2003 Toyota Corolla



January, 29, 2009 AT 6:27 AM

Engine Cooling problem
2003 Toyota Corolla 4 cyl Front Wheel Drive Automatic 93000 miles


I am having a problem with the cooling system and am trying to pinpoint what's wrong with it. Both my heater and air conditioner stopped working. I checked my coolant level and it was empty in both the radiator and overflow tank. So, I added some antifreeze in both places. I then noticed the antifreeze in the overflow tank was drawn into the radiator and the overflow tank was left for empty. The heater started working for a few days, but then stopped again, I assume because the radiator itself ended up loosing all its coolant too. My air conditioner still isn't working. I felt the larger evaporator outlet tube with the air conditioner on full blast, but it was warm, which if I understand correctly means I don't have refrigerant running through the system. I then added some more antifreeze to the radiator cap and let the car run. Well, the heater obviously began working again once I added the antifreeze, and the air conditioner, not to my surprise, still wasn't working. I felt the upper hose and it was hot, but the lower hose was cold. I looked underneath the car and could see coolant had begun to leak. I could see dribbles of bright red coolant on part of my radiator too. Also, I noticed the radiator fan wasn't running even with the engine warmed up and a/c turned on full blast. The two tubes that are connected to the heater core were both hot.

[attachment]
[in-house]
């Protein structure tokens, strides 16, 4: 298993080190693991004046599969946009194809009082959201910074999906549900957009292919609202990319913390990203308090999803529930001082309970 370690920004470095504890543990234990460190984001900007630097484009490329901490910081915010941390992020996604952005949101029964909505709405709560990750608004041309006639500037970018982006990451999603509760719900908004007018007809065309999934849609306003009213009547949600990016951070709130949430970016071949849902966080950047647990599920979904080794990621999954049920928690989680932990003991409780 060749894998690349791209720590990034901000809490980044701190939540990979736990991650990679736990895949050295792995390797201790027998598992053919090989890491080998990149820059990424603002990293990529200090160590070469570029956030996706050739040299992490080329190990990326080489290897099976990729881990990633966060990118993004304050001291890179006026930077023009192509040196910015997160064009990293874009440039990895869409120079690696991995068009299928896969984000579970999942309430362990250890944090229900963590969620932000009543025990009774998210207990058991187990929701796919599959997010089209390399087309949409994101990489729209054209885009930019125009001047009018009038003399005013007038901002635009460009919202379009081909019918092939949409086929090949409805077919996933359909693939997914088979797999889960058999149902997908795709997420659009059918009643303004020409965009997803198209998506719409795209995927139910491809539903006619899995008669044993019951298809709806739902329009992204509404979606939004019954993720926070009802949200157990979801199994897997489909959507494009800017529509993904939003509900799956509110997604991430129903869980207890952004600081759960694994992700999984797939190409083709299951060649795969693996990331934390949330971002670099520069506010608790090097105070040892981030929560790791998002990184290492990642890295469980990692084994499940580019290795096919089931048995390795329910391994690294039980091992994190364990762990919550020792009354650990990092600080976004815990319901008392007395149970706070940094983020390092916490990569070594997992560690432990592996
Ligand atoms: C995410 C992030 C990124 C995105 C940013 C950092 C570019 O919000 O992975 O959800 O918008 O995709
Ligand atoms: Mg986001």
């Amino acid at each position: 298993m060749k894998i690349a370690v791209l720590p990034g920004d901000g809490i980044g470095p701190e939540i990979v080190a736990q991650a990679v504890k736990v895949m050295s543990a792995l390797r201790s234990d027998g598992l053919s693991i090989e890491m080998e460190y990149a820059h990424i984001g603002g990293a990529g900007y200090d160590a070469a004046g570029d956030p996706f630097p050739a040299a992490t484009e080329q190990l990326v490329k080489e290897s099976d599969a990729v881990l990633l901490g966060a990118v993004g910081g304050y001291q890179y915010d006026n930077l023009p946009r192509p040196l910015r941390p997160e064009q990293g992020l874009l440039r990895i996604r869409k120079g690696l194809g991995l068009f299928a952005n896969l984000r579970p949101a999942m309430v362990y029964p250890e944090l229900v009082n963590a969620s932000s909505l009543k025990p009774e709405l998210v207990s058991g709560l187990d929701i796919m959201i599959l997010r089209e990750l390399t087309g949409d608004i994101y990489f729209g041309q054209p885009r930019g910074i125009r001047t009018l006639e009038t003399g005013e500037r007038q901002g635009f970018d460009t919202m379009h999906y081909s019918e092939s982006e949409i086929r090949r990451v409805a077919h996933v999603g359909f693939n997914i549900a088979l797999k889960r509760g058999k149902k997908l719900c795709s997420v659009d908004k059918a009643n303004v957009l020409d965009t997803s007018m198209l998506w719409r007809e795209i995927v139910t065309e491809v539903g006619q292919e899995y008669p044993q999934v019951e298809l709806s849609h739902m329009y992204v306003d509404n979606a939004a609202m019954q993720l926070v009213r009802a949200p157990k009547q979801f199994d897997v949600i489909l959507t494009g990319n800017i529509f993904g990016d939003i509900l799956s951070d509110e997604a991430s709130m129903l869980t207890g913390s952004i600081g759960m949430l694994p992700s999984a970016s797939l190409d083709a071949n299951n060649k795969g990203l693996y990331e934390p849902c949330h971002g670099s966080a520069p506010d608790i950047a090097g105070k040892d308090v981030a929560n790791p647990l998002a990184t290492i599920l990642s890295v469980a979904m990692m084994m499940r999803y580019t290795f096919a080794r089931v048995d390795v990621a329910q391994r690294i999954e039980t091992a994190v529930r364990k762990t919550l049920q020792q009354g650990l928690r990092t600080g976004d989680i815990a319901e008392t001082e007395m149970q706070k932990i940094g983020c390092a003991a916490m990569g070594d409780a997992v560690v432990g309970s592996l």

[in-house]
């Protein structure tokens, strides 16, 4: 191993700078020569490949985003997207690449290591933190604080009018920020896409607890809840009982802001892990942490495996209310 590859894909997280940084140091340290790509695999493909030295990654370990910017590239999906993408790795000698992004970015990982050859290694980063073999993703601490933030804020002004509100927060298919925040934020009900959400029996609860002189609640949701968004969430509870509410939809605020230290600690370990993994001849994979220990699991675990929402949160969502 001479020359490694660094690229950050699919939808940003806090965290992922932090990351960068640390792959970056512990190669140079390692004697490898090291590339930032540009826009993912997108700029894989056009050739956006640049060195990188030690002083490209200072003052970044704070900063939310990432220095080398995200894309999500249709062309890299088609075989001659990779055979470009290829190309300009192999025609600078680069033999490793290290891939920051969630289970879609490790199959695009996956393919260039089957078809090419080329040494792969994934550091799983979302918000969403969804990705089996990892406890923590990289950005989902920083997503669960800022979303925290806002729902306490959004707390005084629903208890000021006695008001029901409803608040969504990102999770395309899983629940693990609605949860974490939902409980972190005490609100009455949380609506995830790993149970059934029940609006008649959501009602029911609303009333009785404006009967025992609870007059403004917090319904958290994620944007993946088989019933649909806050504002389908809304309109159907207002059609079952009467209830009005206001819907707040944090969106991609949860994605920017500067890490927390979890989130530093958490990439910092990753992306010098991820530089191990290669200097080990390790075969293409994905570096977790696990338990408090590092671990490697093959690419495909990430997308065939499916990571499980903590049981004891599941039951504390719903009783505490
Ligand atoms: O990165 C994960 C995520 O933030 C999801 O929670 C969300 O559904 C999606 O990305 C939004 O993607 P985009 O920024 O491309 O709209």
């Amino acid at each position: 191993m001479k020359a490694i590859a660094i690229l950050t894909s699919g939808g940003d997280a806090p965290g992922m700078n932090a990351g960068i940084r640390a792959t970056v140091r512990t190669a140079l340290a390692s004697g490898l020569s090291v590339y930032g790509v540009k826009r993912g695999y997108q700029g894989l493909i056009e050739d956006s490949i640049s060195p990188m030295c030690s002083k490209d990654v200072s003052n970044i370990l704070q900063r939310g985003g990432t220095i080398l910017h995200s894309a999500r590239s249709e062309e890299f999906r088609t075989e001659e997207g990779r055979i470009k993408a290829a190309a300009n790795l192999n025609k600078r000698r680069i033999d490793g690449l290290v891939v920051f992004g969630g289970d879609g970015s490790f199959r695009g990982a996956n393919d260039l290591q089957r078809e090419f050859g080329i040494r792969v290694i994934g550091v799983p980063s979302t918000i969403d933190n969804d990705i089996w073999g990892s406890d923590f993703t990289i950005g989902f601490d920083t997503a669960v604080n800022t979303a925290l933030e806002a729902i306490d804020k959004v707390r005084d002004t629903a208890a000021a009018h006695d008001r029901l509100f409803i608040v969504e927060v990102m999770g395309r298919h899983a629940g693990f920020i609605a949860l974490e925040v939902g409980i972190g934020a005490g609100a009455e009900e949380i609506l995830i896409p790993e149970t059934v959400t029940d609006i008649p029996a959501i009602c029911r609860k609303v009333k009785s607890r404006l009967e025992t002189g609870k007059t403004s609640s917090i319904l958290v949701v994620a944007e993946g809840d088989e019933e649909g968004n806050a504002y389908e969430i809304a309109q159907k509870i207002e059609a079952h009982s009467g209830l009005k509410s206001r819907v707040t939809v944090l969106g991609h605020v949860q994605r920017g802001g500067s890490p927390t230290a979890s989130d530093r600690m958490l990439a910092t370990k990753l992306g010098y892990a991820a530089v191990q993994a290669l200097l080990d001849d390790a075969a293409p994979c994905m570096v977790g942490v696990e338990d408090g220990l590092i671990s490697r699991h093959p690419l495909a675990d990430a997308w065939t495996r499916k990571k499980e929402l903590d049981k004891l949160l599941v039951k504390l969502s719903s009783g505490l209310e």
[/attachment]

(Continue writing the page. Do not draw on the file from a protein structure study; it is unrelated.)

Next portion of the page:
So, my questions are:

1.) First off, I am wondering the exact route the coolant flows. After pouring it in the radiator cap, where does it immediately go next and how does the rest of the flow go?

2.) If the engine has been running and is up to normal operating temperature, is the radiator fan always supposed to be running at that point? Mine was not running, but I do not know if once the engine is warmed up whether or not it is always supposed to run.

3.) I am pretty sure I have a radiator leak since it is coming out underneath the bottom of the car and I can see bright red coolant dripping from part of the radiator. But I am wondering how can the coolant get to my heater, yet from what I gather it is not getting to the lower radiator hose (since the hose is cold there)? Also when I press the lower hose, it's like I can feel a little liquid in there sludging around, but the hose is not hot at all. I don't know if that means something is wrong with the hose itself or if that's a result of the radiator leak (if I do have a leak)?
The thing that confuses me is I read on one of your responses that if coolant goes from the overflow tank to the radiator that means a vacuum was created and you can't have a leak, but I am almost certain there must be a leak.

4.) Does the coolant and the refrigerant run through the same tube in the radiator or through two different tubes? I seem to be losing both coolant and refrigerant from what I gather.

5.) Is it safe to rule out the water pump, thermostat, leak plugs, coolant temperature sensor, and heater core with the information I have given?